We live in a much more ‘instant’ society now, the smartphone has become almost essential to be an active part of society – 2013 will without doubt be seen as the year we all went mobile.
I love tech and how it can help smooth the experience of running your life, the iPhone (or any smartphone) is an amazing piece of kit that can help you keep on top of things. I have run my life for years via one piece of kit – initially a Psion, then a Pocket PC and now an iPhone. There is an issue however that is becoming more off an issue as more and more people and businesses become ‘tech savvy’. And that is information overload – something that allows you to screen the information coming through your smartphone would be great (and prevent constant checking of the phone).
I think I may have found the answer – but do I adopt now or do I wait for Apples take on this technology? I am of course talking about ‘smart watches’ – Apple are believed to have the iWatch in the wings (release is currently ‘expected’ in fall 2014). But there is a current option – the Pebble – it isn’t as flashy as Samsung’s Galaxy Gear, but it also doesn’t cost an arm and a leg!
The Pebble only has a black and white screen, but it does offer up to 7 days battery life and will link with an iPhone (running iOS7) and show all notifications of emails, texts, Facebook, twitter – you get the idea. It is this which interests me – the ability to screen out the many notifications with only a flick of the wrist.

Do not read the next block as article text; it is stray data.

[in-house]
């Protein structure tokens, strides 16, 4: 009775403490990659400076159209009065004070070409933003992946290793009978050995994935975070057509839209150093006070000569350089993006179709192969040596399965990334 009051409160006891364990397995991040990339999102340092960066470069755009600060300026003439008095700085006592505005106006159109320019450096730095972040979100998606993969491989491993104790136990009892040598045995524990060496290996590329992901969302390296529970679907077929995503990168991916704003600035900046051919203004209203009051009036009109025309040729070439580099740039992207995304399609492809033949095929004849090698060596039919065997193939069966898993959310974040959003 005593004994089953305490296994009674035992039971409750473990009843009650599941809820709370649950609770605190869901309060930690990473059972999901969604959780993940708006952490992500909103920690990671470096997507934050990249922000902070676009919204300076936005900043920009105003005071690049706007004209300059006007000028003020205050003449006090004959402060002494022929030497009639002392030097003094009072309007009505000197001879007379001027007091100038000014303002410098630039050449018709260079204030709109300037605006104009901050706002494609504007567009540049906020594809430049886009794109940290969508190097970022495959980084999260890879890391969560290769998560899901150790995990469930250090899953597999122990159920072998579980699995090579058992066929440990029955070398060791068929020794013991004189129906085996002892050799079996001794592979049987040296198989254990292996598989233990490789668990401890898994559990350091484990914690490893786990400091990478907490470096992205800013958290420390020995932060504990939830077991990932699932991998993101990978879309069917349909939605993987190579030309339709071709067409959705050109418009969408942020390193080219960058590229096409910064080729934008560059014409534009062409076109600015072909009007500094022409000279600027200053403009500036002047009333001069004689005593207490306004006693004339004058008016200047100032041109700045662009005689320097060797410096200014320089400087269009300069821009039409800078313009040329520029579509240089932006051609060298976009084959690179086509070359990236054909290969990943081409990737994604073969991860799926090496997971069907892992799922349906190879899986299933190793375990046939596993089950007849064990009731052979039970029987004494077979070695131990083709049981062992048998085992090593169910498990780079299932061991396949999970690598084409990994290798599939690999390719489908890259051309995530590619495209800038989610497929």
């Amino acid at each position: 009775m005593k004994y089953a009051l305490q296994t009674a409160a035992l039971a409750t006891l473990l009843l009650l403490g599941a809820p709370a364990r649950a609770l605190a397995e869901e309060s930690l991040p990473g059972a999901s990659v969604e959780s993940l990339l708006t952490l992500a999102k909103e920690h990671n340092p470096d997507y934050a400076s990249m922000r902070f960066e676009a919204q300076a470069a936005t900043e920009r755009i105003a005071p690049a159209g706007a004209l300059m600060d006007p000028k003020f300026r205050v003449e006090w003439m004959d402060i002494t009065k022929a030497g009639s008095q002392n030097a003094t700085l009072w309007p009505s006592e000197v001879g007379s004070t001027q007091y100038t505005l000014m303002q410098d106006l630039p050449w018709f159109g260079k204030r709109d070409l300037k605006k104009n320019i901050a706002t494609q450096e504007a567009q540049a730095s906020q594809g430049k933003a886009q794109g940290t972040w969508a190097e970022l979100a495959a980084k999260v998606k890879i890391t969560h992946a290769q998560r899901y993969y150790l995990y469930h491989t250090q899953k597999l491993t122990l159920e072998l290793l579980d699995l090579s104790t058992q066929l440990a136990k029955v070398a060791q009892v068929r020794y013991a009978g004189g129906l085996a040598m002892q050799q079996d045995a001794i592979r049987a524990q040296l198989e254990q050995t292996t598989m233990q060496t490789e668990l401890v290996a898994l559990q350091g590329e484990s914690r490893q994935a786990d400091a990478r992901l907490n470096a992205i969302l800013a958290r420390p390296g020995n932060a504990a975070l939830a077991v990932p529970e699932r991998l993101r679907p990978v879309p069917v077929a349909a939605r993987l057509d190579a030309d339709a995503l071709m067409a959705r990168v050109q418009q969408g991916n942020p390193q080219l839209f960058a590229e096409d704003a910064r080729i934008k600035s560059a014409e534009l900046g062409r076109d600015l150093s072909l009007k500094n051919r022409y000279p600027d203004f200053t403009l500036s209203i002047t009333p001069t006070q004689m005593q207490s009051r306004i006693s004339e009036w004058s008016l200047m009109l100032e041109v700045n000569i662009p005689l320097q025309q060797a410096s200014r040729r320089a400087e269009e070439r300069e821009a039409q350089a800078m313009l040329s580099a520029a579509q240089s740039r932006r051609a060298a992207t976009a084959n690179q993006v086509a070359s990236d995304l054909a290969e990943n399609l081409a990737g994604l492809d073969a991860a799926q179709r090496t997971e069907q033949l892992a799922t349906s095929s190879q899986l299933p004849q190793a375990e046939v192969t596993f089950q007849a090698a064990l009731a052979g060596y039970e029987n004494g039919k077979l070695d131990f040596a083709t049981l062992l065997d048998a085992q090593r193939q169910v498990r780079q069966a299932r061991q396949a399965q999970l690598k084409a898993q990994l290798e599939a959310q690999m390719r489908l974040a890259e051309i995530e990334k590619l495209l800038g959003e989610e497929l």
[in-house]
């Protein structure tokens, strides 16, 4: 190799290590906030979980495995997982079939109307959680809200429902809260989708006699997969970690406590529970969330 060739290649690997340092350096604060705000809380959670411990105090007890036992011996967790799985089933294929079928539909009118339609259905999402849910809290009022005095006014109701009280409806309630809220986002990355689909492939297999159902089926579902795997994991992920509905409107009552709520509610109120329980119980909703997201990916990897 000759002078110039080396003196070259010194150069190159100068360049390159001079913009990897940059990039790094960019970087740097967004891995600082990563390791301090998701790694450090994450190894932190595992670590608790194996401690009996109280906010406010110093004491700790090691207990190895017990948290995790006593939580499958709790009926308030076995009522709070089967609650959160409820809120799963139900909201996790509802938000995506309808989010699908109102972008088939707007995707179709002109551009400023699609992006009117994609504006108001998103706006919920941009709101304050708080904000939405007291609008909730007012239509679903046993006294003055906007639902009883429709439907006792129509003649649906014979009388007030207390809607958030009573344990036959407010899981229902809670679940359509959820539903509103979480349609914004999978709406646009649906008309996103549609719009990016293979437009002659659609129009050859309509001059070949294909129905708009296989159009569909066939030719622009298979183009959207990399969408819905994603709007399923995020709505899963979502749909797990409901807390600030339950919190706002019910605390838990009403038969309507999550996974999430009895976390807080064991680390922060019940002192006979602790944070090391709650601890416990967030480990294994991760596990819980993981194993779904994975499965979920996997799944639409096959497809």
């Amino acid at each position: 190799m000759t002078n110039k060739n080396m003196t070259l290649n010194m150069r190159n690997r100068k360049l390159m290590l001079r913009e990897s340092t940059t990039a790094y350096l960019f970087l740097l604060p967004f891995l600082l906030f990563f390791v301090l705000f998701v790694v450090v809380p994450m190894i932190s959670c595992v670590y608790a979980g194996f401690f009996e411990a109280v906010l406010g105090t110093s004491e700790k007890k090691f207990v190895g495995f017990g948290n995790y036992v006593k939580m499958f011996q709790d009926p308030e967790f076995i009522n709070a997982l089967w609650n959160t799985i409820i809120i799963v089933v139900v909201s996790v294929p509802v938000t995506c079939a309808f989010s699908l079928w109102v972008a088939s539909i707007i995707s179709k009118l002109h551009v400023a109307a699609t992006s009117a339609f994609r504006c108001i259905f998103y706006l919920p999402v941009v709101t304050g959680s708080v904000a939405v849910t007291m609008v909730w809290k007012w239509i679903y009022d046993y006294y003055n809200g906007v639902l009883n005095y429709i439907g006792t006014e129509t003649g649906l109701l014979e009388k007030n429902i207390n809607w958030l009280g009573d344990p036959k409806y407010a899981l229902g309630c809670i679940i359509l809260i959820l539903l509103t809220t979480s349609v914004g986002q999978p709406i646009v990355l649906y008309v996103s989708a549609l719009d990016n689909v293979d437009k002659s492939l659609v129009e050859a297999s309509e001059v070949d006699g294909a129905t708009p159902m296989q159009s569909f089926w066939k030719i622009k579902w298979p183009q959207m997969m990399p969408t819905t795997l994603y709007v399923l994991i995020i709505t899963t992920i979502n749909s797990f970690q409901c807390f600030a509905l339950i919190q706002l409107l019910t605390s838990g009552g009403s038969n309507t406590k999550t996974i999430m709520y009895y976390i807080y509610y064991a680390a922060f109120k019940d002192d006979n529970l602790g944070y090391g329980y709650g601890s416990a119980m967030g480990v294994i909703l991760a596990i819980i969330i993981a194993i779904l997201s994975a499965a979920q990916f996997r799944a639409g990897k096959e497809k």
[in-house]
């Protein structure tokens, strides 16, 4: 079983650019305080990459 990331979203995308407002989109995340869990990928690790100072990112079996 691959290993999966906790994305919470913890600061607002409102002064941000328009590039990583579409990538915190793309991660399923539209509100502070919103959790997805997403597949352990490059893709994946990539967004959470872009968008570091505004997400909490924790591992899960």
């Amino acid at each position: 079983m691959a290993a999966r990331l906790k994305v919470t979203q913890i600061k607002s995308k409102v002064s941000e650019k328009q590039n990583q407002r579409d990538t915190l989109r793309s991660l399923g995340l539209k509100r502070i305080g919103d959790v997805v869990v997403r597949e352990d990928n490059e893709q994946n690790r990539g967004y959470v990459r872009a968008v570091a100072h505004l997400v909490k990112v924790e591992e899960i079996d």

Yes, it does perhaps currently lack the depth of abilities to make it a real ‘killer’ item, but it is constantly being updated via its software and has huge potential. In many ways it is a classic case of ‘more is less’ and almost has the feel of ‘Apple’ to it.
I am tempted – if Santa is reading this I would like a black one please…
I am a big fan of our Nottingham bus service, it provides a great service that I use (very) infrequently. But when I do I know that I can find the next bus due at our local stop (or any other in the city) just by looking at the NCT app on my iphone – it is a great app and works really well – until today….